Stem cells are defined by two properties. First, they can “self-renew”, that is they can divide and give rise to more stem cells of the same kind. Second, they can mature or “differentiate” into specialized cells that carry out a specific function, such as in the skin, muscle, or blood. There are many different types.


Many adult tissues contain stem cells that can replace cells that die or restore tissue after injury. Skin, muscle, intestine, and bone marrow, for example, each contain their own stem cells. In the bone marrow, billions of new blood cells are made every day from blood-forming stem cells.

Adult stem cells are tissue-specific, meaning they are found in a given tissue in our bodies and generate the mature cell types within that particular tissue or organ. It is not clear whether all organs, such as the heart, contain stem cells. This term is often used very broadly and may include fetal and cord blood stem cells.

There are a few therapies that are widely accepted by the medical community and these use tissue-specific stem cells. These are bone marrow or cord blood stem cell transplantation to treat diseases and conditions of the blood or to restore the blood system after treatment for specific cancers, skin stem cell therapies for burns, and limbal stem cells for corneal replacement. In each case, the stem cells repair the same tissue from which they came.

Another type of adult stem cell is the mesenchymal stem cell. These are found in a number of tissues, including bone marrow, and may be able to produce bone, cartilage, and fat. It is also possible that these or similar cells may aid in the regeneration of tissues. Extensive animal studies are currently ongoing to determine if these cells may be used for treatment of diseases such as arthritis and non-healing bone fractures. It is also possible that these or similar cells modulate the immune system in response to injury.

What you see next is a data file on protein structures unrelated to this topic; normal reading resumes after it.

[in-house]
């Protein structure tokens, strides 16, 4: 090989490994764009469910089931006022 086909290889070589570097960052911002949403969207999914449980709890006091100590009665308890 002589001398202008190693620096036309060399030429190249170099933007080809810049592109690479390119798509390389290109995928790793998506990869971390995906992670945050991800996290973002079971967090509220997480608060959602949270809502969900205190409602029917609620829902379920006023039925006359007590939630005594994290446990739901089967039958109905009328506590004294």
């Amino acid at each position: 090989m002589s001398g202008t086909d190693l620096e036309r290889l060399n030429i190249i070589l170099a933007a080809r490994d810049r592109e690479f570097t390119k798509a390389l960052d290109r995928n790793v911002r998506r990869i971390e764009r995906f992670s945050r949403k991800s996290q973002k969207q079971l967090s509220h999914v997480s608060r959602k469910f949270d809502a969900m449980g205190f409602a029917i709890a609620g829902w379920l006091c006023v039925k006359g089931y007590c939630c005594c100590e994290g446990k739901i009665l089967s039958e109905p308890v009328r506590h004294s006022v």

As their name suggests, fetal stem cells are taken from the fetus. The developing baby is referred to as a fetus after approximately 10 weeks of gestation. Most tissues in a fetus contain stem cells that drive the rapid growth and development of the organs. Like adult stem cells, fetal stem cells are generally tissue specific, and generate the mature cell types within the particular tissue or organ in which they are found.


At birth the blood in the umbilical cord is rich in blood-forming stem cells. The applications of cord blood are similar to those of adult bone marrow and are currently used to treat diseases and conditions of the blood or to restore the blood system after treatment for specific cancers. Like the stem cells in adult bone marrow, cord blood stem cells are tissue-specific.


Embryonic stem cells are derived from very early embryos and can in theory give rise to all cell types in the body. However, coaxing these cells to become a particular cell type in the laboratory is not trivial. Furthermore, embryonic stem cells carry the risk of transforming into cancerous tissue after transplantation. To be used in cell transplant treatments the cells will most likely need to be directed into a more mature cell type, both to be therapeutically effective and to minimize risk that cancers develop. While these cells are already helping us better understand diseases and hold enormous promise for future therapies, there are currently no treatments using embryonic stem cells accepted by the medical community.


In 2006, scientists discovered how to “reprogram” cells with a specialized function (for example, skin cells) in the laboratory, so that they behave like an embryonic stem cell. These cells, called induced pluripotent cells or iPS cells, are created by inducing the specialized cells to express genes that are normally made in embryonic stem cells and that control how the cell functions. Embryonic stem cells and iPS cells share many characteristics, including the ability to become the cells of all organs and tissues, but they are not identical and can sometimes behave slightly differently. IPS cells are a powerful method for creating person- and disease-specific cell lines for research. However, the techniques used to make them need to be carefully refined before they can be used to generate iPS cells suitable for safe and effective therapies.